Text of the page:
The COVID-19 pandemic has had a dramatic impact, period. But it’s worth looking at what kind of impact it’ll have in the near to long term future. It doesn’t look good.
There’s a lot to talk about when it comes to the pandemic’s impact on society at large in the future, but I’m going to focus on the thing that gets more attention than anything else — the economy. At the time of writing this, the markets are actually doing okay in the US. Frankly, it doesn’t make any sense to me. 22 million Americans are now unemployed, first quarter business and loan losses are going to be enormous, and home sales are dramatically decreasing.
Two things: (1) these things do not get fixed overnight, and (2) in light of the economic bleakness, the stock market is significantly inflated. Wall Street seems to be operating in a completely different universe from where it usually operates — it’s no longer losing confidence when it normally would — and it seems like market optimism is being based almost exclusively on the prospects of a vaccine or infection plateau. But the markets simply cannot be reconciled on those things alone. Right now, millions of Americans are seeing what little nest eggs they had whittle to nothing. Many are not being paid as much as they typically would be and many aren’t being paid at all. Food insecurity is exploding.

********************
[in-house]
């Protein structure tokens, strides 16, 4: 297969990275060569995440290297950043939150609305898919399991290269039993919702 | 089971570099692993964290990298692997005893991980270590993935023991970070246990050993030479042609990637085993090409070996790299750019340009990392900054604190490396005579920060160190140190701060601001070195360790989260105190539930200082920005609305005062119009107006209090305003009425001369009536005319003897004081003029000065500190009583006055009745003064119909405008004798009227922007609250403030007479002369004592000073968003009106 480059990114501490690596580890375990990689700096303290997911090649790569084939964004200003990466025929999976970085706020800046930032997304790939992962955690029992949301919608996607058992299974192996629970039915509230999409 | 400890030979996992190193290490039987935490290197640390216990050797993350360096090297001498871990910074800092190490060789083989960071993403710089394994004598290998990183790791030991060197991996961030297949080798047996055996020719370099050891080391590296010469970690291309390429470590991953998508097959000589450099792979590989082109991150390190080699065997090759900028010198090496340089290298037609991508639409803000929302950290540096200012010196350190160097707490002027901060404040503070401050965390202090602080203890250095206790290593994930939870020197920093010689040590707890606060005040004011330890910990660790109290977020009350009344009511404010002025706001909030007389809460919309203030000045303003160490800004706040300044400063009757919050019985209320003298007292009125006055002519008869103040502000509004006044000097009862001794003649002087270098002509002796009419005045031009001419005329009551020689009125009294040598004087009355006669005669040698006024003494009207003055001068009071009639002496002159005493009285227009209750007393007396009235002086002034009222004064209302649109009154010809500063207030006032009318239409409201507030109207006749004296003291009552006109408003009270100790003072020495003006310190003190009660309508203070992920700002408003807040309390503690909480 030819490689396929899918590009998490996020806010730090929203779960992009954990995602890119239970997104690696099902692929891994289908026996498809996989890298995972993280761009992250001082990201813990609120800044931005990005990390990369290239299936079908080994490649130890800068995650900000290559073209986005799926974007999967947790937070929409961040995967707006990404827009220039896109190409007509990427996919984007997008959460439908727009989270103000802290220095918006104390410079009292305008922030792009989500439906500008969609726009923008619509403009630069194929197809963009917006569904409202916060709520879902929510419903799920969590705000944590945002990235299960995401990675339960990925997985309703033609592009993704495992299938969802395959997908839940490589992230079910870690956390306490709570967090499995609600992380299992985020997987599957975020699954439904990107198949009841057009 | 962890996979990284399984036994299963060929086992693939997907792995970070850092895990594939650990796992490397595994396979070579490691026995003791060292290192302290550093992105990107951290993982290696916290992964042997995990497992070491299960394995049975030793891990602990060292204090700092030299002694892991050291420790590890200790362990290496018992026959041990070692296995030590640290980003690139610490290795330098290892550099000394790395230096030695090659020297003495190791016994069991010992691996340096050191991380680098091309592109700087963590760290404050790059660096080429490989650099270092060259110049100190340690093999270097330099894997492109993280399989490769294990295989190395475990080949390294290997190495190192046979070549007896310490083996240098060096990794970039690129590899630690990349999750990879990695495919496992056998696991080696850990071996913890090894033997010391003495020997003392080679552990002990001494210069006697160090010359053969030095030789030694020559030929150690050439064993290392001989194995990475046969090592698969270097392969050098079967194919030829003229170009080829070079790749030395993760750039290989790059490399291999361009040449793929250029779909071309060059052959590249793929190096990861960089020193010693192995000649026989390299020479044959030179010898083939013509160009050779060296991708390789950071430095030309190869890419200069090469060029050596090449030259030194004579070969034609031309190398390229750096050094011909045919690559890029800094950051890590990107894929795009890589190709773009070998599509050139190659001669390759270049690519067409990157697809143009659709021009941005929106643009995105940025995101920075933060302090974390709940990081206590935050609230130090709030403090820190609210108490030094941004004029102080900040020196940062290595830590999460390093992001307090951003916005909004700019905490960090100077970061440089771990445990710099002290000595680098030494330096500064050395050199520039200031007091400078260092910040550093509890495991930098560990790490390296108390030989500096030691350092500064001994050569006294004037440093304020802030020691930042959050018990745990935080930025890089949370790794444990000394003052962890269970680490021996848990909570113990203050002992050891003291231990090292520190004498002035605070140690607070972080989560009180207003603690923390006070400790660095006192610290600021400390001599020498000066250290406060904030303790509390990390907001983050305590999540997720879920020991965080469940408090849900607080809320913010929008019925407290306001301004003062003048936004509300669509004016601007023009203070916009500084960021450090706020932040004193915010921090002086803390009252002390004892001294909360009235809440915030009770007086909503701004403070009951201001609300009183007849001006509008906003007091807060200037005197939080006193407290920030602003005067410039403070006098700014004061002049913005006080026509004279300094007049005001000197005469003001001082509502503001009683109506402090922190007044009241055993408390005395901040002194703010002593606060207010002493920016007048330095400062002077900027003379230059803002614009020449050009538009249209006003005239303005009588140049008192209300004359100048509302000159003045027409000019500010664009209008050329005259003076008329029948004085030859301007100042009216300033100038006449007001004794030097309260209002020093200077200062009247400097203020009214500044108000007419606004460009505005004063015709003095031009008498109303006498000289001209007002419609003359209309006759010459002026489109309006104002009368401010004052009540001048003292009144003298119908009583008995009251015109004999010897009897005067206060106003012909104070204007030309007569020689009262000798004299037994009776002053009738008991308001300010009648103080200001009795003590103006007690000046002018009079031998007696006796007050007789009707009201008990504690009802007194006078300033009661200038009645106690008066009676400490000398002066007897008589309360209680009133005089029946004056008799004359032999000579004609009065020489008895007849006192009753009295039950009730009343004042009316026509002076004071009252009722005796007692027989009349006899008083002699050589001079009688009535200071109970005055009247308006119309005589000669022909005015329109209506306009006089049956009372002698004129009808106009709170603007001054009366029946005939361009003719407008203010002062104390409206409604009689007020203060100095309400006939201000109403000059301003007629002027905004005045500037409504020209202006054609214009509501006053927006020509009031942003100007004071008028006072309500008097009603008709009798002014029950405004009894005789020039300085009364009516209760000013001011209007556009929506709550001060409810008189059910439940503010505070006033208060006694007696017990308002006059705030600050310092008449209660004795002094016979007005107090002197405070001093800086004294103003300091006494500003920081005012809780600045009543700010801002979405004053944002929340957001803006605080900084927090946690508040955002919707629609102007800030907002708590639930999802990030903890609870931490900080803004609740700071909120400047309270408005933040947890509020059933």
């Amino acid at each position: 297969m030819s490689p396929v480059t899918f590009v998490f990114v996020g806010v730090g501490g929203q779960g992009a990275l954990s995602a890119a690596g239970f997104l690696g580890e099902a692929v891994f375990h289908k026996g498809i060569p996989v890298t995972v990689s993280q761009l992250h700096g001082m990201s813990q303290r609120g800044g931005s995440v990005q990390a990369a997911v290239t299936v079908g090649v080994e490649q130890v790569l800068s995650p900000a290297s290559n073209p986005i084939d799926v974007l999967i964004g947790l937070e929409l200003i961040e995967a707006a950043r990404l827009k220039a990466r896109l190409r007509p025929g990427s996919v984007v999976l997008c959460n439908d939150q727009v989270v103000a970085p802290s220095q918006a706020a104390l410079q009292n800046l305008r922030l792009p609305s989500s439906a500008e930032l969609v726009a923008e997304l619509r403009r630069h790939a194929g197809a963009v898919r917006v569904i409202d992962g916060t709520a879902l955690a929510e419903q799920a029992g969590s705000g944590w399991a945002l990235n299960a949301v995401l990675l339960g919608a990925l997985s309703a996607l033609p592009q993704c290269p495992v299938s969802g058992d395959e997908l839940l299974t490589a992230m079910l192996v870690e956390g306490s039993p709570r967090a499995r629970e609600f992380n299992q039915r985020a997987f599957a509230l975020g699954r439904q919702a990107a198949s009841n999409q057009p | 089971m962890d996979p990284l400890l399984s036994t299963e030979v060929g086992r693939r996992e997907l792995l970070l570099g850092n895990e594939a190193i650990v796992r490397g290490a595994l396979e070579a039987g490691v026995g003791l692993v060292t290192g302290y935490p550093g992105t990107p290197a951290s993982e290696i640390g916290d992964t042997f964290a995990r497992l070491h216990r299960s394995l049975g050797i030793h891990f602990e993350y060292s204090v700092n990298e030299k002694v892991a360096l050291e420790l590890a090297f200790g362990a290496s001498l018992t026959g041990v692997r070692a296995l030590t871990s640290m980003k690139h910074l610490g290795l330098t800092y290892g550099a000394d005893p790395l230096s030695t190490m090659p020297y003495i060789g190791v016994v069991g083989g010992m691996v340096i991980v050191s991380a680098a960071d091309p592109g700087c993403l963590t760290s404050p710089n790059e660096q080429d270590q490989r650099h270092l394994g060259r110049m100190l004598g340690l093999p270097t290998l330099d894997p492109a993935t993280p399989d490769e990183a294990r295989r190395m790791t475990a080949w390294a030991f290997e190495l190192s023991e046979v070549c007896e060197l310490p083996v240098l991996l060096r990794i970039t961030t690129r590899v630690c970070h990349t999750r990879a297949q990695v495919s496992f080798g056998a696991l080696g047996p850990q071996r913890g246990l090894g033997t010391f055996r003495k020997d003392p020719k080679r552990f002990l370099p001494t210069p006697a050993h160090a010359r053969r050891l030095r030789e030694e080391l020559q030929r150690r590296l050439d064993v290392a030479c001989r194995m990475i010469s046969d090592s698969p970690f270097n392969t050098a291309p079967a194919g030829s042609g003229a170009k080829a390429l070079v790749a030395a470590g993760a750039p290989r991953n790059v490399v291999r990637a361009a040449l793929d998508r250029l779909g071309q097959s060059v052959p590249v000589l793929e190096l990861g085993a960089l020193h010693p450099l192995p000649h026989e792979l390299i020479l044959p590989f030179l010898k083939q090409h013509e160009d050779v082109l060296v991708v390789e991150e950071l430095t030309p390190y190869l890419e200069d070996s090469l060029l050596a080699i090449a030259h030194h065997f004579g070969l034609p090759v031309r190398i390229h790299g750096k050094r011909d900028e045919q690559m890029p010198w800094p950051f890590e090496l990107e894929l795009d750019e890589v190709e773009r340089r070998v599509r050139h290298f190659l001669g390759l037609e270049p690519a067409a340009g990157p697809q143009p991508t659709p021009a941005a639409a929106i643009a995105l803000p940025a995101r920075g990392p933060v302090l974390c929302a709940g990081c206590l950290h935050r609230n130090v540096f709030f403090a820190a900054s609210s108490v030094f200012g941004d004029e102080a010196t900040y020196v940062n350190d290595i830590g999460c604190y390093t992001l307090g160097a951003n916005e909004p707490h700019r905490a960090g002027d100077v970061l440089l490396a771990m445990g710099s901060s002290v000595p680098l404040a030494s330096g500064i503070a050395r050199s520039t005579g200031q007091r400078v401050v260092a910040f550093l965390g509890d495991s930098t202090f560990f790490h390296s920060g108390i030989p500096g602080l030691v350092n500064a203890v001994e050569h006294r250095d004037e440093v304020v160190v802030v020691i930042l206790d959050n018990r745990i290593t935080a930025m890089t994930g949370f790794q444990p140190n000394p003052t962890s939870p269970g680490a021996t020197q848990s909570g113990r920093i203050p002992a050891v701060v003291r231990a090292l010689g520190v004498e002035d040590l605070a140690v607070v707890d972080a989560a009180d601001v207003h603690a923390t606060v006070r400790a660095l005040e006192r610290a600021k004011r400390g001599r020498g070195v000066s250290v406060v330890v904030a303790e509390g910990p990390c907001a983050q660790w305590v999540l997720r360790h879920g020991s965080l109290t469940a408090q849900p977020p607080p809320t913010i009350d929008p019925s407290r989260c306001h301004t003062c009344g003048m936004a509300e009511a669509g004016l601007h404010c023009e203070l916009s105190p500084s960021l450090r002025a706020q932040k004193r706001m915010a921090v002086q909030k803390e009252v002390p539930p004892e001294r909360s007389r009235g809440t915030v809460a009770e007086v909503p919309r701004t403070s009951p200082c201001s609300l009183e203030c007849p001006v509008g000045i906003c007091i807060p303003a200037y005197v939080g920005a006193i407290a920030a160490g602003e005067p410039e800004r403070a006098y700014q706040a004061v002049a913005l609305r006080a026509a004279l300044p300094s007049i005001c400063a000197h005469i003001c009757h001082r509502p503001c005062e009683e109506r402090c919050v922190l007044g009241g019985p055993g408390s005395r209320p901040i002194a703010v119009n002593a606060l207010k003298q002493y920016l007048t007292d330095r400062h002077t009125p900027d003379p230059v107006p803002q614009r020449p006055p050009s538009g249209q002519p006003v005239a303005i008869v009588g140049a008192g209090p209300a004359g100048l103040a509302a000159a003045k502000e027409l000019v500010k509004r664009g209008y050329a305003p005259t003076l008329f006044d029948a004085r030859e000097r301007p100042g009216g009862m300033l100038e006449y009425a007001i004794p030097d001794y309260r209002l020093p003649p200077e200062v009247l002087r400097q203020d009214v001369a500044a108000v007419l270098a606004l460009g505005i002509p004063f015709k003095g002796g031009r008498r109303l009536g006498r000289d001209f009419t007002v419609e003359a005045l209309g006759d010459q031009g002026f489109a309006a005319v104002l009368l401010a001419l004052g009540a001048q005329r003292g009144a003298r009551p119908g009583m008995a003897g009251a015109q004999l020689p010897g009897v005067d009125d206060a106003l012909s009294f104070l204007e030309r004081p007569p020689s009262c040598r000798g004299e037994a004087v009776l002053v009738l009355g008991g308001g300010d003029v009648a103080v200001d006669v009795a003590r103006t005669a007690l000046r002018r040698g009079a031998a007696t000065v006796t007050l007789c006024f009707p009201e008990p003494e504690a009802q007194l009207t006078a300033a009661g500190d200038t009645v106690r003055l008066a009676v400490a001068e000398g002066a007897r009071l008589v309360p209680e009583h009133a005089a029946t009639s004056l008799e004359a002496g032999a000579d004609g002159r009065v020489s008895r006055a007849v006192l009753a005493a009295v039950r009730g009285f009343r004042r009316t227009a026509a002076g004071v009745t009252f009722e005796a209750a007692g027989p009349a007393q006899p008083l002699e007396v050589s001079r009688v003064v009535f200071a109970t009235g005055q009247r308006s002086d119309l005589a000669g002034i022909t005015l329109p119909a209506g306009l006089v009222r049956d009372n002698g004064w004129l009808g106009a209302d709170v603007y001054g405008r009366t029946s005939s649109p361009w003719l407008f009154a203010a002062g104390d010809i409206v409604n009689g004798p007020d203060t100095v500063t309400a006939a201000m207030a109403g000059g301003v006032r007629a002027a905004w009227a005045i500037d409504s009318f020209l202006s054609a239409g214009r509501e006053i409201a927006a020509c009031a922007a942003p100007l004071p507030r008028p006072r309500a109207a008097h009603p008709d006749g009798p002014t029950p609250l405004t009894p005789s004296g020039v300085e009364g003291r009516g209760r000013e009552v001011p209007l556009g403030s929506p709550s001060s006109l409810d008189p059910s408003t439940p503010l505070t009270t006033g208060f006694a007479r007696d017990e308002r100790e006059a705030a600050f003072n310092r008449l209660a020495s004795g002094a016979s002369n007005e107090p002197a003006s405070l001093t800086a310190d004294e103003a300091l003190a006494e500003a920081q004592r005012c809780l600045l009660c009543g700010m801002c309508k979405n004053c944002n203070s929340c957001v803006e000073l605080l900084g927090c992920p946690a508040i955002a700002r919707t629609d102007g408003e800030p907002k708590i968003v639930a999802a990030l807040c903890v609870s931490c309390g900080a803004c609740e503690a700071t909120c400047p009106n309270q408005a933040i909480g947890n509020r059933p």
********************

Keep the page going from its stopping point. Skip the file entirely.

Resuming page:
What does this all amount to? Unfortunately, even if things “get back to normal,” meaning people can go outside and go back to business as usual, the economy is in deep turmoil. According to the International Monetary Fund, we could be looking at the prelude to the biggest economic depression since the 1930s. It pains me to say this, but I fear we haven’t even begun the worst of this. Too many people will be infected, too many people will die, and too many people will become desperately poor.
The pandemic has exposed profound weaknesses in the global economic system to which we’ve become so accustomed. Predicating economic health on infinite growth was never a good idea — mainly because infinite growth is impossible — but now we have to endure the consequences of a catastrophe that struck at the Achilles heel of our system. The default, garbage credit, abysmal purchasing power, debt explosion, restricted trade, inflation, and bailouts are probably coming. Be smart, stay healthy, and responsible.